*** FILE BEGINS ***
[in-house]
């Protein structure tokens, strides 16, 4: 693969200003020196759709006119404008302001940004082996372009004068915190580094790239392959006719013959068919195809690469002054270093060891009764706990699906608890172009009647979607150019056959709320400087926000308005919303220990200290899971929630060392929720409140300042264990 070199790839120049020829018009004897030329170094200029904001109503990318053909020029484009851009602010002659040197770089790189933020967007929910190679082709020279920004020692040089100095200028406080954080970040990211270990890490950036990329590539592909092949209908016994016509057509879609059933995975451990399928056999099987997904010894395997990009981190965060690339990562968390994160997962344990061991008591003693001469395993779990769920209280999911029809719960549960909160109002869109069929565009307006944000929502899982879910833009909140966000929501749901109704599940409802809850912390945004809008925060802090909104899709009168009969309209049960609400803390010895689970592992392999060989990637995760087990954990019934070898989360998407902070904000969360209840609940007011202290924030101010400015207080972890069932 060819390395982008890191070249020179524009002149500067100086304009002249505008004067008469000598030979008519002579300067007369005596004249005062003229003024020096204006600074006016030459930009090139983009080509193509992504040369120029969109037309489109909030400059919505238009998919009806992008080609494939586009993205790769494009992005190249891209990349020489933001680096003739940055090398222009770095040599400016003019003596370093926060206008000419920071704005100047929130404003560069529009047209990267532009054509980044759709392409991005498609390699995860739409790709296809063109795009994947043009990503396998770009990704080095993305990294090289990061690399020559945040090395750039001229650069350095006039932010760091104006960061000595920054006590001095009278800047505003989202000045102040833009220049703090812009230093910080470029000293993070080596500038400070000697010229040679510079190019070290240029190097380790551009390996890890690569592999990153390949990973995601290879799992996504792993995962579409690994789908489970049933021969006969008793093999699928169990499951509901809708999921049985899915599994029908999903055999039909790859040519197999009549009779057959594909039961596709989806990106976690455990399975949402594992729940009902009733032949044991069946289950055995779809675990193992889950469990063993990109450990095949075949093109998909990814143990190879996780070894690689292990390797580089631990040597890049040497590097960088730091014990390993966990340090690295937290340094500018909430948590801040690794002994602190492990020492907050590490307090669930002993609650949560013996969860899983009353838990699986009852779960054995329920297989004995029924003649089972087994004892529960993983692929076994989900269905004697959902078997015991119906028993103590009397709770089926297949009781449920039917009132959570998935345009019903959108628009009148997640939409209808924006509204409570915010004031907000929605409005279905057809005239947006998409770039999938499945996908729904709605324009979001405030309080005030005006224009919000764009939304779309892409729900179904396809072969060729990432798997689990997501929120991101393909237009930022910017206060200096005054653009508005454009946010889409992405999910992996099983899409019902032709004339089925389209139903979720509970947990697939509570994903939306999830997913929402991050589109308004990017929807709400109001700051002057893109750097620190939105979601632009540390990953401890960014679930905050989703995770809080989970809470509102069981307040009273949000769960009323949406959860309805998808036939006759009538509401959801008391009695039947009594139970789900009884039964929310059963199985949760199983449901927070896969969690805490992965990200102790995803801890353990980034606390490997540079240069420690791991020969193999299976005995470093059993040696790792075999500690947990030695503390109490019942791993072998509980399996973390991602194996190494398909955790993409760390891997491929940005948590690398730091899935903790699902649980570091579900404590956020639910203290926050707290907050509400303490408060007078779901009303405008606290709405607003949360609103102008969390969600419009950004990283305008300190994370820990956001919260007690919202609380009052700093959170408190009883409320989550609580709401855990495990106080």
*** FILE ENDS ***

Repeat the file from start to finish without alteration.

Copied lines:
[in-house]
């Protein structure tokens, strides 16, 4: 693969200003020196759709006119404008302001940004082996372009004068915190580094790239392959006719013959068919195809690469002054270093060891009764706990699906608890172009009647979607150019056959709320400087926000308005919303220990200290899971929630060392929720409140300042264990 070199790839120049020829018009004897030329170094200029904001109503990318053909020029484009851009602010002659040197770089790189933020967007929910190679082709020279920004020692040089100095200028406080954080970040990211270990890490950036990329590539592909092949209908016994016509057509879609059933995975451990399928056999099987997904010894395997990009981190965060690339990562968390994160997962344990061991008591003693001469395993779990769920209280999911029809719960549960909160109002869109069929565009307006944000929502899982879910833009909140966000929501749901109704599940409802809850912390945004809008925060802090909104899709009168009969309209049960609400803390010895689970592992392999060989990637995760087990954990019934070898989360998407902070904000969360209840609940007011202290924030101010400015207080972890069932 060819390395982008890191070249020179524009002149500067100086304009002249505008004067008469000598030979008519002579300067007369005596004249005062003229003024020096204006600074006016030459930009090139983009080509193509992504040369120029969109037309489109909030400059919505238009998919009806992008080609494939586009993205790769494009992005190249891209990349020489933001680096003739940055090398222009770095040599400016003019003596370093926060206008000419920071704005100047929130404003560069529009047209990267532009054509980044759709392409991005498609390699995860739409790709296809063109795009994947043009990503396998770009990704080095993305990294090289990061690399020559945040090395750039001229650069350095006039932010760091104006960061000595920054006590001095009278800047505003989202000045102040833009220049703090812009230093910080470029000293993070080596500038400070000697010229040679510079190019070290240029190097380790551009390996890890690569592999990153390949990973995601290879799992996504792993995962579409690994789908489970049933021969006969008793093999699928169990499951509901809708999921049985899915599994029908999903055999039909790859040519197999009549009779057959594909039961596709989806990106976690455990399975949402594992729940009902009733032949044991069946289950055995779809675990193992889950469990063993990109450990095949075949093109998909990814143990190879996780070894690689292990390797580089631990040597890049040497590097960088730091014990390993966990340090690295937290340094500018909430948590801040690794002994602190492990020492907050590490307090669930002993609650949560013996969860899983009353838990699986009852779960054995329920297989004995029924003649089972087994004892529960993983692929076994989900269905004697959902078997015991119906028993103590009397709770089926297949009781449920039917009132959570998935345009019903959108628009009148997640939409209808924006509204409570915010004031907000929605409005279905057809005239947006998409770039999938499945996908729904709605324009979001405030309080005030005006224009919000764009939304779309892409729900179904396809072969060729990432798997689990997501929120991101393909237009930022910017206060200096005054653009508005454009946010889409992405999910992996099983899409019902032709004339089925389209139903979720509970947990697939509570994903939306999830997913929402991050589109308004990017929807709400109001700051002057893109750097620190939105979601632009540390990953401890960014679930905050989703995770809080989970809470509102069981307040009273949000769960009323949406959860309805998808036939006759009538509401959801008391009695039947009594139970789900009884039964929310059963199985949760199983449901927070896969969690805490992965990200102790995803801890353990980034606390490997540079240069420690791991020969193999299976005995470093059993040696790792075999500690947990030695503390109490019942791993072998509980399996973390991602194996190494398909955790993409760390891997491929940005948590690398730091899935903790699902649980570091579900404590956020639910203290926050707290907050509400303490408060007078779901009303405008606290709405607003949360609103102008969390969600419009950004990283305008300190994370820990956001919260007690919202609380009052700093959170408190009883409320989550609580709401855990495990106080």